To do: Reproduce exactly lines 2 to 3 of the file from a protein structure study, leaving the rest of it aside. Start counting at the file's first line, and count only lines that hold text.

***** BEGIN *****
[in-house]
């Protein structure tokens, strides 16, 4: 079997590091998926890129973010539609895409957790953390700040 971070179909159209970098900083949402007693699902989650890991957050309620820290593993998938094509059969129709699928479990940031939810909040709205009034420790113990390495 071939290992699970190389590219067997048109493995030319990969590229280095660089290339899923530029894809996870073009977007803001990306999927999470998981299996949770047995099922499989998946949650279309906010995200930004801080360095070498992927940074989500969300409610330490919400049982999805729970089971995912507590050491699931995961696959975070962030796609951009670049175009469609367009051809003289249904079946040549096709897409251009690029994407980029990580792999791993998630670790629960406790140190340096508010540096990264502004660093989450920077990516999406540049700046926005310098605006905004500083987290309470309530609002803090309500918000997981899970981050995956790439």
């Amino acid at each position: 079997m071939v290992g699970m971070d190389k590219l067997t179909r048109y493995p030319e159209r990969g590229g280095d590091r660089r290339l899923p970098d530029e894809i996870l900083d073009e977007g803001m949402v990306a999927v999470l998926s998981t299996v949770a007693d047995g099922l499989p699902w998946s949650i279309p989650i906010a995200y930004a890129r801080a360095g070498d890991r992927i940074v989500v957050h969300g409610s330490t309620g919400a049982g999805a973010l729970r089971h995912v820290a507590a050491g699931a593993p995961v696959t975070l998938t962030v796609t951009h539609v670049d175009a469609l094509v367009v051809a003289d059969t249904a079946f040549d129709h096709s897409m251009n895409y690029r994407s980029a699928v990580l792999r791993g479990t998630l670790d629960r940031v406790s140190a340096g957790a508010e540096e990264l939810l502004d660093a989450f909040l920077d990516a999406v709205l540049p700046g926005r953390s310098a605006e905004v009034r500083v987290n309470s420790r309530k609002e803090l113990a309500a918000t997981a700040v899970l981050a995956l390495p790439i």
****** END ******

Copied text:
């Protein structure tokens, strides 16, 4: 079997590091998926890129973010539609895409957790953390700040 971070179909159209970098900083949402007693699902989650890991957050309620820290593993998938094509059969129709699928479990940031939810909040709205009034420790113990390495 071939290992699970190389590219067997048109493995030319990969590229280095660089290339899923530029894809996870073009977007803001990306999927999470998981299996949770047995099922499989998946949650279309906010995200930004801080360095070498992927940074989500969300409610330490919400049982999805729970089971995912507590050491699931995961696959975070962030796609951009670049175009469609367009051809003289249904079946040549096709897409251009690029994407980029990580792999791993998630670790629960406790140190340096508010540096990264502004660093989450920077990516999406540049700046926005310098605006905004500083987290309470309530609002803090309500918000997981899970981050995956790439």
């Amino acid at each position: 079997m071939v290992g699970m971070d190389k590219l067997t179909r048109y493995p030319e159209r990969g590229g280095d590091r660089r290339l899923p970098d530029e894809i996870l900083d073009e977007g803001m949402v990306a999927v999470l998926s998981t299996v949770a007693d047995g099922l499989p699902w998946s949650i279309p989650i906010a995200y930004a890129r801080a360095g070498d890991r992927i940074v989500v957050h969300g409610s330490t309620g919400a049982g999805a973010l729970r089971h995912v820290a507590a050491g699931a593993p995961v696959t975070l998938t962030v796609t951009h539609v670049d175009a469609l094509v367009v051809a003289d059969t249904a079946f040549d129709h096709s897409m251009n895409y690029r994407s980029a699928v990580l792999r791993g479990t998630l670790d629960r940031v406790s140190a340096g957790a508010e540096e990264l939810l502004d660093a989450f909040l920077d990516a999406v709205l540049p700046g926005r953390s310098a605006e905004v009034r500083v987290n309470s420790r309530k609002e803090l113990a309500a918000t997981a700040v899970l981050a995956l390495p790439i």